Nearly 10,000 species of mushrooms are identified in the world and approximately 50-100 species are considered as poisonous (8). About 90% of mushrooms that involved in exposures could not be identified (9). Amanita species (including A. phaloids, A. virosa and A. verna) , Gyromitra esculenta, and the Galerina species are three most common poisonous mushrooms (10). Amanita grows in many forest cover areas in Iran such as Mazandaran, Gilan and Azarbaijan (Forest Arasbaran) and is the most dangerous toxic mushroom in Iran and worldwide (11).

Mushroom poisoning was less frequent in our study in comparison to a study conducted in Turkey (3). The case-fatality rate, however, was higher. In Turkish study just 12 out of 143 patients died due to fulminant hepatic failure. Even lower mortality rate was reported from Texas (12).In contrast, much higher mortality rate has been observed from Plovdiv region of Bulgaria (13). This difference could be attributed to variation of mushroom species, different amount of ingested amatoxin or even individual susceptibility (1). Case finding could also be limited in some areas. Higher case-fatality rate in this study could be related to limited case reporting capabilities where just more dramatic cases are being referred.

Despite widespread application of some empiric treatments including non FDA approved penicillin G, silymarin, no definite treatment has been introduced for mushroom poisoning to date (14). In this study, nonspecific antidotes including penicillin G, silymarin were administered in majority of cases in addition to conservative treatments. Penicillin G displaces amanitin from the binding to plasma protein and thus promoting its excretion and preventing its hepatic uptake and also enhances the elimination of the toxin from the kidneys (15).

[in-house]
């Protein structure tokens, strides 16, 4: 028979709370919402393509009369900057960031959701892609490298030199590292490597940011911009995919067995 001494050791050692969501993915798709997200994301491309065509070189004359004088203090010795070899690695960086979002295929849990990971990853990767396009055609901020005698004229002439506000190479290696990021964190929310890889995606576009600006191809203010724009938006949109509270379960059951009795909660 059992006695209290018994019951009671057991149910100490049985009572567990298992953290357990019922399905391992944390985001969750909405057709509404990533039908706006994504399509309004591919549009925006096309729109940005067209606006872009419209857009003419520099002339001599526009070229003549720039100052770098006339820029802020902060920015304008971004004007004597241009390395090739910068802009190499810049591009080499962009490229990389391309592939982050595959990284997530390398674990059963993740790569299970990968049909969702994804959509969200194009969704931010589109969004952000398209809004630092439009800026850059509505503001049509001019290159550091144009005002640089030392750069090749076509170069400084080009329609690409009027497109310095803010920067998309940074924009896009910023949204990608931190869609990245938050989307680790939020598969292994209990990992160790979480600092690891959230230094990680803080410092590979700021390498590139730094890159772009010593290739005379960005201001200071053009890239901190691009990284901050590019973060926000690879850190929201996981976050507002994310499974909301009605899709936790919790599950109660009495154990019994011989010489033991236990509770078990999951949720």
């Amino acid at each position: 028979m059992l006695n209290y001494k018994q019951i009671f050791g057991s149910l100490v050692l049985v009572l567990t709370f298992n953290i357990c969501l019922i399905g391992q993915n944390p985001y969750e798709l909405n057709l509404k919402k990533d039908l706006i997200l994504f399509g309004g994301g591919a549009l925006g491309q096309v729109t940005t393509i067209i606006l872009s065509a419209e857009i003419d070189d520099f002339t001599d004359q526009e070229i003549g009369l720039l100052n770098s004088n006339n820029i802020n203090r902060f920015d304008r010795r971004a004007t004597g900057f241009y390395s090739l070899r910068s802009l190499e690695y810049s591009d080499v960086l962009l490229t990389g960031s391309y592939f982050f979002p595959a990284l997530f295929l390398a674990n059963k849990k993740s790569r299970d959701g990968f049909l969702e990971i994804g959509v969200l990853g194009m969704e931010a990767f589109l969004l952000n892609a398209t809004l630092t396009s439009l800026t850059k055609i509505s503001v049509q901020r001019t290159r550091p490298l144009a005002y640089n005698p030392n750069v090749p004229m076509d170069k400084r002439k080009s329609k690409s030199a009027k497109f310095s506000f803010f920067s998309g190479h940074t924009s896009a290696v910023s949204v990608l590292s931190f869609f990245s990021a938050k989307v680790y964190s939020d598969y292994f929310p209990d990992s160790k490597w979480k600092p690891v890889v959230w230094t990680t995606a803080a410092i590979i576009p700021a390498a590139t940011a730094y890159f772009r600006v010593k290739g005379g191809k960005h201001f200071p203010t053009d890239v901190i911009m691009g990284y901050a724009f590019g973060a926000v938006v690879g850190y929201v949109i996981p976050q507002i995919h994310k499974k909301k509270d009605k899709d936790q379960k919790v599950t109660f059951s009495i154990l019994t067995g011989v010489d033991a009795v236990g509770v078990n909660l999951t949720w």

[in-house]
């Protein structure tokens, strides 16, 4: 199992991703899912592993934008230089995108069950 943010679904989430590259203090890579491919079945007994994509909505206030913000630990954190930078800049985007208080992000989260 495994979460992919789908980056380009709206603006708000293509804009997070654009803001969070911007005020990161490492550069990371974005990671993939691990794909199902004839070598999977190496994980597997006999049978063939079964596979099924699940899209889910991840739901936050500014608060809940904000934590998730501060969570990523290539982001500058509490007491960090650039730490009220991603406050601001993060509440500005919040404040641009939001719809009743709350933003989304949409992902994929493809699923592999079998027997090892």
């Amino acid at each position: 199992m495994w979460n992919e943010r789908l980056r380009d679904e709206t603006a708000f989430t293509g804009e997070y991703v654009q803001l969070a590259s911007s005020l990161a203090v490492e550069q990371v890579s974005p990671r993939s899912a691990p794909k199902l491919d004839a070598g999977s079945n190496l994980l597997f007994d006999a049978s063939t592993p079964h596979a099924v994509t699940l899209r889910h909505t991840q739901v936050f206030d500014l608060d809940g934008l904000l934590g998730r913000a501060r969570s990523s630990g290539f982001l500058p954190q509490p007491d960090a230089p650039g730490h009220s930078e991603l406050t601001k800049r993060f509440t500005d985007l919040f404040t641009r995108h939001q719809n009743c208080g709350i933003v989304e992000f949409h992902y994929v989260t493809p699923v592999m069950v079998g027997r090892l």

Although most mushroom poisonings are presented with gastrointestinal symptoms alone and cases are usually discharged with recovery, but liver function impairment could happen in some cases and may lead to life threatening consequences (16).

Taking the need for mechanical ventilation, or ICU admission and death as determinants for poor prognosis in mushroom poisoning, impairment of coagulation tests (PT, PTT and INR) represented poor outcome in this study whereas increased transaminases (AST and ALT) played no role in prognosis, even though they increased to more than 10 fold of normal limits. Therefore, ordering of early and serial coagulation tests is recommended.

Considering high mortality rate, all patients with the history of mushroom ingestion should be admitted; accordingly treated and followed up (17). Alpha amanitin levels should be checked where possible, if amanita poisoning is suspected. If laboratory detection of toxin is not available, history of mushroom ingestion, clinical manifestation and their trends could define mushroom poisoning (18). 

Limitation

As a retrospective investigation, we were required to extract information from medical records and some necessary data were not recorded properly.

Conclusion

Based on the results of the present study, the prevalence of mushroom poisoning among patients referred to the main toxicology center of Mashhad was very low (0.1%), but with a high mortality rate of 22%. Nausea and vomiting were the most common early symptoms of intoxication and higher values of coagulation profile were correlated with poor outcome.

Acknowledgment

We would like to thank the personnel of medical records department and in particular Mrs. Hoseini for their kind cooperation. Kind support of Vice Chancellor for research, Mashhad University of Medical Sciences, is also acknowledged.

Author Contribution:

All authors made a substantial contribution to analysis and writing of the paper draft and met the 4 criteria of authorship recommended by the International Committee of Medical Journal Editors.

Conflict of interest:

None.

Funding:

None.

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Articles from Emergency are provided here courtesy of Shahid Beheshti University of Medical Sciences